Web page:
The virtual machine must have enough resources. It needs to match the requirements that a physical machine has for the Access Manager component. To have performance comparable to a physical machine, you need to increase the memory and CPU requirements.
For the hard disk, RAM, and CPU requirements, each virtual machine should meet the following minimum requirements:
100 GB of disk space
4 GB RAM
The following virtual machines are supported:
VMware ESX Server version 3.5 or later
Xen Virtualization on SUSE Linux Enterprise Server 10 SP2 or later
NOTE:SLES11 SP1 and SP2 Access Gateway does not support XEN para virtualization for the Access Manager 3.2 release.
The following sections contain a few installation tips for virtual machines:
Even when virtual machines are configured to use a network time protocol server, time does not stay synchronized because the machines periodically lose their connection to the NTP server. The easiest solution is to configure the Administration Console to use an NTP server and have the other devices use a cron job to synchronize their time with the Administration Console.
SLES 11 SP2 or SP3: The ntpdate command is not supported by SLES 11 SP2 or SP3. You can use the sntp command in its place. Add the following command to the /etc/crontab file of the device:
*/5 * * * * root /usr/sbin/sntp -P no -r 10.20.30.108 >/dev/null 2>&1
Replace 10.20.30.108 with the IP address of your Administration Console.
NOTE:The time keeping for SLES 11 SP2 or SP3 is also applicable for Access Gateway appliance if XEN Full Virtualization is used.
How you deploy your virtual machines can greatly influence Access Manager performance, especially if you run too many virtual machines on insufficient hardware. As a rough guideline, we recommend that you deploy only four Access Manager virtual machines on a single piece of hardware. When you start deploying more than four, the Access Manager components start competing with each other for same hardware resources at the same time. You can put as many other types of services as the machine can support, as long as they aren’t trying to use the same hardware resources as the Access Manager components.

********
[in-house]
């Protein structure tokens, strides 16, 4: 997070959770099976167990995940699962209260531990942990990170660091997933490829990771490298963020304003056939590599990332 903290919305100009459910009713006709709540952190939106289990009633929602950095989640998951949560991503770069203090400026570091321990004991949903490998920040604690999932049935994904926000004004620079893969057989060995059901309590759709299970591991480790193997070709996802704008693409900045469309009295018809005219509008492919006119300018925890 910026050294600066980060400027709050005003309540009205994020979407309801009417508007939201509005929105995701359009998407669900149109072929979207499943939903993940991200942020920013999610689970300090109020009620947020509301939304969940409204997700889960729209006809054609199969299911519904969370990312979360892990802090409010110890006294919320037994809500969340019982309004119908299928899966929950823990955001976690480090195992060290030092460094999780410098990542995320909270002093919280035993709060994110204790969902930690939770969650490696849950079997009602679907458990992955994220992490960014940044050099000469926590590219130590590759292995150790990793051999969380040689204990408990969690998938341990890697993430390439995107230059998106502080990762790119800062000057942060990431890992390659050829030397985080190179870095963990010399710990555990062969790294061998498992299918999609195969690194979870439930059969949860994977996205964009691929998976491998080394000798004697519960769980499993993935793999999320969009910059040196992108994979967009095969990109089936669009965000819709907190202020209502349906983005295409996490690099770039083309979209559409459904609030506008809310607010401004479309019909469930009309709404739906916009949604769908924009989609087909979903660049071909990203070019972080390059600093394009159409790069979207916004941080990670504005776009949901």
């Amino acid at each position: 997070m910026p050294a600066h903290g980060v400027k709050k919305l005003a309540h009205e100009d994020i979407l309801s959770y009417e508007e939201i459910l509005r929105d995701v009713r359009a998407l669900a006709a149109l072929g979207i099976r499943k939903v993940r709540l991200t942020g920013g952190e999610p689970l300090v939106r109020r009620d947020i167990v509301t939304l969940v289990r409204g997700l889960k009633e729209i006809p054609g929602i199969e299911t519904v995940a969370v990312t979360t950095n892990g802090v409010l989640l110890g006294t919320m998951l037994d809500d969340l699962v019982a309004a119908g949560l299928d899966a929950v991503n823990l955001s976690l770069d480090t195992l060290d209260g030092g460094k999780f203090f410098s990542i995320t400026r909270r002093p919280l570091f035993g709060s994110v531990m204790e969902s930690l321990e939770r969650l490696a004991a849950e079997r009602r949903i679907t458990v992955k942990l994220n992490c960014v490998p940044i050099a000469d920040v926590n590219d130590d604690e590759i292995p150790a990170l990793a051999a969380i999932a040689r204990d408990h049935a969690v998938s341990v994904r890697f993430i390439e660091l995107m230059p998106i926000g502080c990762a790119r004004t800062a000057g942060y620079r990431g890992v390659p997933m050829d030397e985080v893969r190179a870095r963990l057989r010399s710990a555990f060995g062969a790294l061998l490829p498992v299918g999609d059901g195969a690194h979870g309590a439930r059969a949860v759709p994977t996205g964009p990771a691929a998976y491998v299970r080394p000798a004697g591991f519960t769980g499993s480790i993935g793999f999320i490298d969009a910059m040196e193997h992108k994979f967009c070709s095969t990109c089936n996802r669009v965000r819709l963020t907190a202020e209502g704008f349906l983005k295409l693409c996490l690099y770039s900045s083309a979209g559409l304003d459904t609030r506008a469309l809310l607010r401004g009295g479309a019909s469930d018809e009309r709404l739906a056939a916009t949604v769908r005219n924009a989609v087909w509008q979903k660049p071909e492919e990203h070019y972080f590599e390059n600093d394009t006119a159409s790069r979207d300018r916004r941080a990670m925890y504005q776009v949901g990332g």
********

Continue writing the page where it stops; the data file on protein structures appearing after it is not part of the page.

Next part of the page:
The configured CPUs must match the hardware CPUs on the machine. Performance is drastically reduced if you allocate more virtual CPUs than actually exist on the machine.
Another potential bottleneck is IO. For best performance, each virtual machine should have its own hard disk, or you need a SAN that is capable of handling the IO traffic.
For example, if you have one 16-CPU machine, you get better performance when you configure the machine to have four Access Gateways with 4 assigned CPUs than you get when you configure the machine to have eight Access Gateways with 2 assigned CPUs. If the machines are dedicated to Access Manager components, you get better performance from two 8-CPU machines than you get from one 16-CPU machine.The setup really depends on your unique environment and finding the right hardware and virtualization configuration for your cluster.
Use the E1000 network adapter for NetIQ Access Manager installation on VMWare ESX.